# What is the time breakdown for getting a rocket like the Falcon 9 or Atlas 5 ready for launch?

I've been looking everywhere for the detailed drivers for why it costs so much to launch cargo of any kind into LEO. From all the people I've talked with and the research through google, labor for getting the rocket ready to launch is the cost driver, since people cost a lot to pay per hour, and a lot of them are needed to build and inspect the rocket before launch. However, it never gives a breakdown as to where most of the man-hours go. I suspect it goes into building and inspecting the engines, since a lot of the assembly and qualification testing is not automated, but I haven't been able to find a good answer so I don't know.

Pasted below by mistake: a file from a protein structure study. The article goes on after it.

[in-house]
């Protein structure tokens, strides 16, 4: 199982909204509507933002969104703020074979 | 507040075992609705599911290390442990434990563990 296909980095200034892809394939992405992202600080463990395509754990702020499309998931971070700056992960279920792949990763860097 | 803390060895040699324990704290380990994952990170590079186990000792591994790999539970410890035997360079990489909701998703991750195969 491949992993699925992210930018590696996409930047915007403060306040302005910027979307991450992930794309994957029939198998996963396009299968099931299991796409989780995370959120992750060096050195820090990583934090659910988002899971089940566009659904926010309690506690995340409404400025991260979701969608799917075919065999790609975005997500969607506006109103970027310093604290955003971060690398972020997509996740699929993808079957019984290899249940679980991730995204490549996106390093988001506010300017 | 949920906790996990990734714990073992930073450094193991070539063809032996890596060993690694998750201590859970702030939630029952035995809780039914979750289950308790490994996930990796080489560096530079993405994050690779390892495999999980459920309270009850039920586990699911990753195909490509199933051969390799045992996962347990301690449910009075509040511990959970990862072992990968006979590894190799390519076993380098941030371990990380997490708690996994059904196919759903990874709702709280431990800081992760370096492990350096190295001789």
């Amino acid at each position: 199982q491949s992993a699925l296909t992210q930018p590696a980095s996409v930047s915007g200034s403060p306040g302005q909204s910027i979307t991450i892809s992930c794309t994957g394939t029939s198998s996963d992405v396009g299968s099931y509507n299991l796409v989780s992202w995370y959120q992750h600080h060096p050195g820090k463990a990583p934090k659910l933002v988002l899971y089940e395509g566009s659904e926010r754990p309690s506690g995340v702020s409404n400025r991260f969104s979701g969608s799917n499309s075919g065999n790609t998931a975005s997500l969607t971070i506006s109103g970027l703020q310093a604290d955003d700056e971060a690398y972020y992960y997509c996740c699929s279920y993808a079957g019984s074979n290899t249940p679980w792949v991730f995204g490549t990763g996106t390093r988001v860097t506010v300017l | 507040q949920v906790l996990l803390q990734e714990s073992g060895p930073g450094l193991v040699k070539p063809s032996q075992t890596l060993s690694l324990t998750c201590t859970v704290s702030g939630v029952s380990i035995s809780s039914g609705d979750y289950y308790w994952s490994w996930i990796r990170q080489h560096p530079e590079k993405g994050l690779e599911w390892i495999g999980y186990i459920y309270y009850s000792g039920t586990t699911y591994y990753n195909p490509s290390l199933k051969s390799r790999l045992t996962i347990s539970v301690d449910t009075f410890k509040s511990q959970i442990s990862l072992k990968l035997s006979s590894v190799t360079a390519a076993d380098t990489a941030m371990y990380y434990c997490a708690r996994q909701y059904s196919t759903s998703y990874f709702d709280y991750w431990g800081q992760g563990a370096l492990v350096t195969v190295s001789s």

What is the time breakdown for getting a rocket like the Falcon 9 ready for launch? Is most of the time spent in building the rocket, in assembling components for the engines? Or is it mostly spent inspecting and qualification testing those components/assemblies for flight?

Also, I know there are significant differences between the Falcon 9 and Atlas 5, but since data from SpaceX and ULA is hard to get, I figured I'd not pick only one rocket, since there might be next to no useful information out there.

• @user11377 - I don't think you'll get detailed cost breakdowns - aerospace companies are pretty tight lip about costs, but SpaceX's Falcon 9 cost an average of $2500 per pound compared to around$13 000 for Delta IV and Atlas V rockets. I'm guessing that most of those savings are achieved through streamlining and low overhead, as they are not reusing the boosters yet. Nov 16, 2015 at 15:38